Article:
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Teenagers' screen time has dropped post-pandemic: Montreal Public Health

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Teenagers are showing post-pandemic improvements when it comes to screen time, according to a new study published Tuesday by Montreal Public Health.

According to the study, 27 per cent of teens between 14 and 17 spent five or more hours on screens during the week in 2021. In 2023, that figure dropped to 19 per cent.

"It's clear that the picture isn't as bleak as it was during the pandemic," said Montreal public health researcher Jean-Francois Biron.

Biron says there are two big findings from the survey that polled 1,000 teens: screen time has dropped and morale has improved.

"Their health was more positive and they were more satisfied with their lives, their relationships were better and they were more motivated to study," he told CTV News on Tuesday.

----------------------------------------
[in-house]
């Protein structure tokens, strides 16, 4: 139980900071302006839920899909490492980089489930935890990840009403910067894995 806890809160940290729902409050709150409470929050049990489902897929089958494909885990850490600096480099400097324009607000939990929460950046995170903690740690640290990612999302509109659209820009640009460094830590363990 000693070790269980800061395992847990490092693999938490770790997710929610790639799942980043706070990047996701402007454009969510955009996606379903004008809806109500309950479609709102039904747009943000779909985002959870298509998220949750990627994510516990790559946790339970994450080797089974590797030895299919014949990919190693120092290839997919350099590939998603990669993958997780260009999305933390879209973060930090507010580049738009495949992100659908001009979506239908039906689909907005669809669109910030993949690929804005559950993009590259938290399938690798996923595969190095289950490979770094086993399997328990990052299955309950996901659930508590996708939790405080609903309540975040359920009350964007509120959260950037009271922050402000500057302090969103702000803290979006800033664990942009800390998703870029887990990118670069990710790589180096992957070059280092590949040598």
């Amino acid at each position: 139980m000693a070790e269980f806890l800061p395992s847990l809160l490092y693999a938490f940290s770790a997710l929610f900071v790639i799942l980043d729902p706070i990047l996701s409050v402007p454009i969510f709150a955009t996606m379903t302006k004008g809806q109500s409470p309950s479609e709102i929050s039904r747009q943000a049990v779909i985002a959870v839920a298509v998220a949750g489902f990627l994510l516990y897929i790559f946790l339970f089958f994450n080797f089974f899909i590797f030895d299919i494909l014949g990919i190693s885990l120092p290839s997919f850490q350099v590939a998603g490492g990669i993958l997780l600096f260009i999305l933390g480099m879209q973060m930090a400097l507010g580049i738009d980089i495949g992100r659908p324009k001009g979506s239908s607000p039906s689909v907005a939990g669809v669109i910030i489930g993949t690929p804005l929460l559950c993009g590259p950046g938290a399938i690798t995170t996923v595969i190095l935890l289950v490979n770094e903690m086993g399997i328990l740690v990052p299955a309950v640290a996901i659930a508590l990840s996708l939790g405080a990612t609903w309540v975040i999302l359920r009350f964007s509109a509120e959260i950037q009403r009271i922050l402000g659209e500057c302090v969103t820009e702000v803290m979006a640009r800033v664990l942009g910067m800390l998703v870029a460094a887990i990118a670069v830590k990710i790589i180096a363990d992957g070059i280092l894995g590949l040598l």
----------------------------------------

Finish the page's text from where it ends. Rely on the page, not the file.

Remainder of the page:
Despite the improvements, many teens say they still want to cut down on the hours spent scrolling because it often affects their life.

According to the study, 41 per cent say their digital habits sometimes or often affect their sleep and 54 per cent say it affects their school work.

Montreal public health says it is working to help youth spend less time on screens and improve their digital literacy.

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